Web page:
The Importance of Video Game Accessibility

Accessibility logo in which a blue person in an x position is surrounded by a black circle.

While game studios, UX researchers, and scholars are finding novel and inventive ways to craft video games accessible for the vast and diverse player base in the world, players who don’t belong to the focus groups or aren’t familiar with the phenomenon are either quick to dismiss it or questioning its importance. To be fair, game accessibility shouldn’t need further explanations or rationalizations. Bringing wonderful virtual worlds accessible to the widest possible audience is as good a reason as any. Still, I’d like to address a few important benefits that video game accessibility has.

Firstly, as of today, games are an essential hobby or leisure time activity for many, from younglings to the elderly. The games and game industry is gradually expanding, estimated to surpass 200 billion US dollars in market value in 2023. Thus, it’s reasonable to think that the player count is also increasing – and consequently the diverse player base. Through games, people form connections, share experiences, experience emotions, and challenge themselves. Games are a societal phenomenon, one which unites people from schoolyards to coffee rooms in workplaces. However, the lack of reliable accessibility means that a big chunk of the player base is potentially excluded from participating in the vastly popular game culture – partly or fully. A rough estimate from 2019 indicated that there were 2.5 to 3 billion active players. Of these, at least a third experiences disability that affects their playing of games. Another survey revealed that 30% in the US and 20% in the UK players identify as disabled. It doesn’t mean that all people with disabilities play games, or utilize game accessibility, but it’s a rough indication of how large numbers we are speaking here.

Secondly, it’s important to remember that it is indeed society that disables individuals by imposing unnecessary barriers from poor public transport to inaccessible spaces. Even though it is imperative, transforming public spaces, buildings, and infrastructures accessible may be challenging and costly. However, games do not have those same limitations or excuses as physical spaces – making accessible games is very doable, especially if considered early in the game design. Furthermore, as society feels often inaccessible, playing games and participating in game culture can be one of the few hobbies or activities that a person with a disability can exercise.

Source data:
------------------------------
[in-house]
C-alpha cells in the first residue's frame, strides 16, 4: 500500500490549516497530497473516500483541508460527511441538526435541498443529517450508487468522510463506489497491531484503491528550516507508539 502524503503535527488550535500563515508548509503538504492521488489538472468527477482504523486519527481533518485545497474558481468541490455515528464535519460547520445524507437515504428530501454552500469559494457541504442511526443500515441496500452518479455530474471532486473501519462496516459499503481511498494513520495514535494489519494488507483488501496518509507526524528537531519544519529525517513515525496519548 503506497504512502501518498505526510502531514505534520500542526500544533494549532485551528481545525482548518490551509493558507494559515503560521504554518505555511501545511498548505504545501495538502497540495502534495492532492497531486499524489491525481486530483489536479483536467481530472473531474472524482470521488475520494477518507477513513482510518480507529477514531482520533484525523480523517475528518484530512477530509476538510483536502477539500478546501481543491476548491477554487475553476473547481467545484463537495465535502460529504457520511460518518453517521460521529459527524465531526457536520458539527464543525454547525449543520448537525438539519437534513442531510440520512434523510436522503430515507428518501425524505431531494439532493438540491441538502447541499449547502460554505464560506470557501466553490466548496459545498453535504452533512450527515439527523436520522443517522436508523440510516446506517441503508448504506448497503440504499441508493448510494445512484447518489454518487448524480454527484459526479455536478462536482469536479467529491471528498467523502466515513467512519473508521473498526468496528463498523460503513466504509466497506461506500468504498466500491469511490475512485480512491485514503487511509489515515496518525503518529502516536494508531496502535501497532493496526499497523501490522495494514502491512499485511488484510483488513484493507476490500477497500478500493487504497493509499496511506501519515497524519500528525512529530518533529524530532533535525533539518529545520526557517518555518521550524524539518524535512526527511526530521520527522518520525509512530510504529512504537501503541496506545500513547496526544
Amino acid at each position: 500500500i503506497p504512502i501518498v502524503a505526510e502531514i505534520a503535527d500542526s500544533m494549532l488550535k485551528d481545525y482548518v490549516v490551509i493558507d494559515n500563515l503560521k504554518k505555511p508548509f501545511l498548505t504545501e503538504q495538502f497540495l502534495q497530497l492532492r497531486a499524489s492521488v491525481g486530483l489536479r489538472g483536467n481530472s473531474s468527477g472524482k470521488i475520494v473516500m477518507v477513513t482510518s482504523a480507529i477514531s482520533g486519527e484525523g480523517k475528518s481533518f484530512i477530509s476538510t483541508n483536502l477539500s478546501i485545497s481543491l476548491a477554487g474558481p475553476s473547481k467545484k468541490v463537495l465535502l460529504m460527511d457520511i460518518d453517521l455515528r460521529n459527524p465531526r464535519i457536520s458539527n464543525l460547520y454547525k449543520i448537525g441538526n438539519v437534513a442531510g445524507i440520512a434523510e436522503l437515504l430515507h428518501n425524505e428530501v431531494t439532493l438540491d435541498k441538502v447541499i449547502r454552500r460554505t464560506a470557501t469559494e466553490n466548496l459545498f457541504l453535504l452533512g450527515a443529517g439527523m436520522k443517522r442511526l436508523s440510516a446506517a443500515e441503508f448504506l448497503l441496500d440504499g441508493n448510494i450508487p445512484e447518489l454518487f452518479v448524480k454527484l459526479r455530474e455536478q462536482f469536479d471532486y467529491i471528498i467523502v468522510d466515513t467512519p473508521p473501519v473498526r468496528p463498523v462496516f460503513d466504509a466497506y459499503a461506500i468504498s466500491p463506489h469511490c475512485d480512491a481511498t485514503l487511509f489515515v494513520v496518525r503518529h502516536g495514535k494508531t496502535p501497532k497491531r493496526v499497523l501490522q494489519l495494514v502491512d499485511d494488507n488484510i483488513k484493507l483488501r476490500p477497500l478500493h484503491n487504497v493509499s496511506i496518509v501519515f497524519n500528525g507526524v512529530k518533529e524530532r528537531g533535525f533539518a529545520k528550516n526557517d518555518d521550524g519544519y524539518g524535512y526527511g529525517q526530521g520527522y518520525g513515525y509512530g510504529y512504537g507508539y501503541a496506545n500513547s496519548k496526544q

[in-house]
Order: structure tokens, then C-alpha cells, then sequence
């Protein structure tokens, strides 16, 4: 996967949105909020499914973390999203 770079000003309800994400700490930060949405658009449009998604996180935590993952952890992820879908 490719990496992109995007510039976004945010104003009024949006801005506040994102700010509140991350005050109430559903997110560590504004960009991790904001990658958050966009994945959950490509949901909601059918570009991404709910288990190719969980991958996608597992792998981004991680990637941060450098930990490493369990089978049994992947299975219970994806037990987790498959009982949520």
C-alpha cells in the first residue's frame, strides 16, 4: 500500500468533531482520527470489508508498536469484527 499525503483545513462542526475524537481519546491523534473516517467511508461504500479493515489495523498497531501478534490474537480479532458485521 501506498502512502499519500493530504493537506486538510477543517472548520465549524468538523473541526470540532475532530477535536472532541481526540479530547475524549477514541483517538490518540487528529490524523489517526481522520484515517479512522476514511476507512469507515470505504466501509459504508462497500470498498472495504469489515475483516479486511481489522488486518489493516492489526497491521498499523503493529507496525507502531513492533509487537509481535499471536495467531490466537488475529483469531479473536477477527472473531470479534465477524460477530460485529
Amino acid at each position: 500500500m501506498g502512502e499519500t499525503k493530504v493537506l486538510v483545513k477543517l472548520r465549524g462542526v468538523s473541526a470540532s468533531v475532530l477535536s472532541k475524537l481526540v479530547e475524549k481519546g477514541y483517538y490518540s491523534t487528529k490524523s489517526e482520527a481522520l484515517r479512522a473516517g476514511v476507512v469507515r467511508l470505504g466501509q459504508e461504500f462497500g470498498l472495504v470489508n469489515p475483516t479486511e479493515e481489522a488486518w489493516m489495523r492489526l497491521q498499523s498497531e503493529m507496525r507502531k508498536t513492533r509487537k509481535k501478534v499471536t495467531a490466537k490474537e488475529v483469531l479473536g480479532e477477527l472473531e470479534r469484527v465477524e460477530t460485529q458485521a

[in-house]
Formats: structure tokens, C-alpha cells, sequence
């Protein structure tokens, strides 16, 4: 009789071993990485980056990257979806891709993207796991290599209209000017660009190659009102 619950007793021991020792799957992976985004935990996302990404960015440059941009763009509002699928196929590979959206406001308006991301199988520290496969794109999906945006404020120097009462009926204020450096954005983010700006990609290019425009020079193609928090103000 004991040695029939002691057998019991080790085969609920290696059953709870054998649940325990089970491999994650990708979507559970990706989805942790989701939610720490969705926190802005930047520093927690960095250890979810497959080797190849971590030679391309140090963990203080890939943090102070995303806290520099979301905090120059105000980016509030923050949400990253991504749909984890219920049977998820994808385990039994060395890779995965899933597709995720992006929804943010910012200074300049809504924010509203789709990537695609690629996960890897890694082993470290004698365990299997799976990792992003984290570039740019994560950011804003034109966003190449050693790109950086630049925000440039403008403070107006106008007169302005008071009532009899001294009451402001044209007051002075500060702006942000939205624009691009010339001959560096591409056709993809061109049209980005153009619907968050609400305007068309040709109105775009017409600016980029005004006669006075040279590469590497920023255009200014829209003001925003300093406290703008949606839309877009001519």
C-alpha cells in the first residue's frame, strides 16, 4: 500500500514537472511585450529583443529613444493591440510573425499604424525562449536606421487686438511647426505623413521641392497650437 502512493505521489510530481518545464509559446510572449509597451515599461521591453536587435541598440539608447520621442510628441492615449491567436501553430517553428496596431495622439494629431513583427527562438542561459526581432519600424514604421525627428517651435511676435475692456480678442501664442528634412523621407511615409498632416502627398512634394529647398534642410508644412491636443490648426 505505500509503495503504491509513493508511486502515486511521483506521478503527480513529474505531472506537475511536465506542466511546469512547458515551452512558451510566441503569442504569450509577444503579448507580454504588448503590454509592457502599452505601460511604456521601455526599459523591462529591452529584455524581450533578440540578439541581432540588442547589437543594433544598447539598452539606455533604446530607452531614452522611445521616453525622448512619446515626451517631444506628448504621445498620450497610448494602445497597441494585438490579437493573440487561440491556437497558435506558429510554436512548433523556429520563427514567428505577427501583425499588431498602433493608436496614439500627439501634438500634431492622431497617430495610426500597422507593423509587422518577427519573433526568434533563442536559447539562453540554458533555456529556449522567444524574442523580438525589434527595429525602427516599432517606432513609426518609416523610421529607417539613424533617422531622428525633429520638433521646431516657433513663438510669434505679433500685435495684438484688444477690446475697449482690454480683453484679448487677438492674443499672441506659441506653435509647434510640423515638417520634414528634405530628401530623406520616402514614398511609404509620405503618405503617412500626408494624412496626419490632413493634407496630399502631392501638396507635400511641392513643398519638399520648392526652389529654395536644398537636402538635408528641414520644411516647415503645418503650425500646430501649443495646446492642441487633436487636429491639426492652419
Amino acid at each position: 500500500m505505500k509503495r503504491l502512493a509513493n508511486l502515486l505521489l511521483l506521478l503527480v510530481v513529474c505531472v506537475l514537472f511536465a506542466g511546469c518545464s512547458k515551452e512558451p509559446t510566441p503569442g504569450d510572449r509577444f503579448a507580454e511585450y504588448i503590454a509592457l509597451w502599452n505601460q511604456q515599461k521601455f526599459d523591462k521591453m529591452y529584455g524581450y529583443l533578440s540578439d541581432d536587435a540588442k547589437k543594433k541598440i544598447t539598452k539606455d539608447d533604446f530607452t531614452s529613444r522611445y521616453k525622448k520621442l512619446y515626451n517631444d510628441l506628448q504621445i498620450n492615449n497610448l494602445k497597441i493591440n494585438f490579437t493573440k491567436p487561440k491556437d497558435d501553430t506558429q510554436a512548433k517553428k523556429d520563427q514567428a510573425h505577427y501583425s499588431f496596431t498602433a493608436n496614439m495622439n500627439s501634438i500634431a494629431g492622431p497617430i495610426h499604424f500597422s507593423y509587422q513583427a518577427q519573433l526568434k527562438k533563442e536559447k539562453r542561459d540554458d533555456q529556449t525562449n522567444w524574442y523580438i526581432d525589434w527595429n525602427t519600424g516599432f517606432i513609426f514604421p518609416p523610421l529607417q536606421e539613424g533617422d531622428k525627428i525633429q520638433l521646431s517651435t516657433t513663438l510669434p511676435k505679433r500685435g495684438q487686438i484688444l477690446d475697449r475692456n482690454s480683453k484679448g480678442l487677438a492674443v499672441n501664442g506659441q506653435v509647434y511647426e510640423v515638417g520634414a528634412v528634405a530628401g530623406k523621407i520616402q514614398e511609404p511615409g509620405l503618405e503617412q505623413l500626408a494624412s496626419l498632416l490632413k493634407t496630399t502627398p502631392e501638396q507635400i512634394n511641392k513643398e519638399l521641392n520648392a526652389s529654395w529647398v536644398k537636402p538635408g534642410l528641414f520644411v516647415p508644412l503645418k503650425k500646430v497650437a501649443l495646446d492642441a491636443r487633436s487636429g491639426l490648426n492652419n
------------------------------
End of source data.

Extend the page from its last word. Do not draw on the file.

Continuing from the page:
Thirdly, developing accessible games is not a walk in the park, far from it actually. Disabilities vary a lot so it’s a massive task to cater to all the different disabilities and impairments. Still, that shouldn’t prevent considering game accessibility and there’s even a great solution for getting accessible design right – bringing disabled people into the design process. No, I don’t mean to utilize their goodwill by exploiting their know-how and sending them home with a movie ticket, but actually hiring them. Many of the current jobs can be inaccessible for a lot of people with disabilities but game development isn’t one of them, quite the contrary with the possibility of remote work partly or fully and the availability of highly developed tools for collaboration and communication. There are plenty of smart and passionate people who are criminally overlooked as employees due to their disabilities. Besides, in addition to accessibility, disabled employees would potentially bring expertise and novel perspectives to other aspects of game design from narrative to visual presentation to craft truly authentic games with diverse representation. Too long games have had a bare minimum of disability representation which often falls into unimaginative and harmful tropes.

Lastly, game accessibility benefits all – yes, even you. Everyone can have situational impairments that affect one’s senses or general game experience: a noisy environment, bright room, sleeping baby, or broken hand, or just lack of general game literacy – and game accessibility could aid in these cases considerably. More importantly, I always like to say that we all grow old which usually brings a fair share of issues to senses and mobility. If you intend to play games 30 years from now, surely you would like that the game accessibility would’ve evolved in that same time period so you can reap the benefits then.

So, let’s make encompassing game accessibility and accessible game design the new normal.

The main picture is downloaded from Pixabay.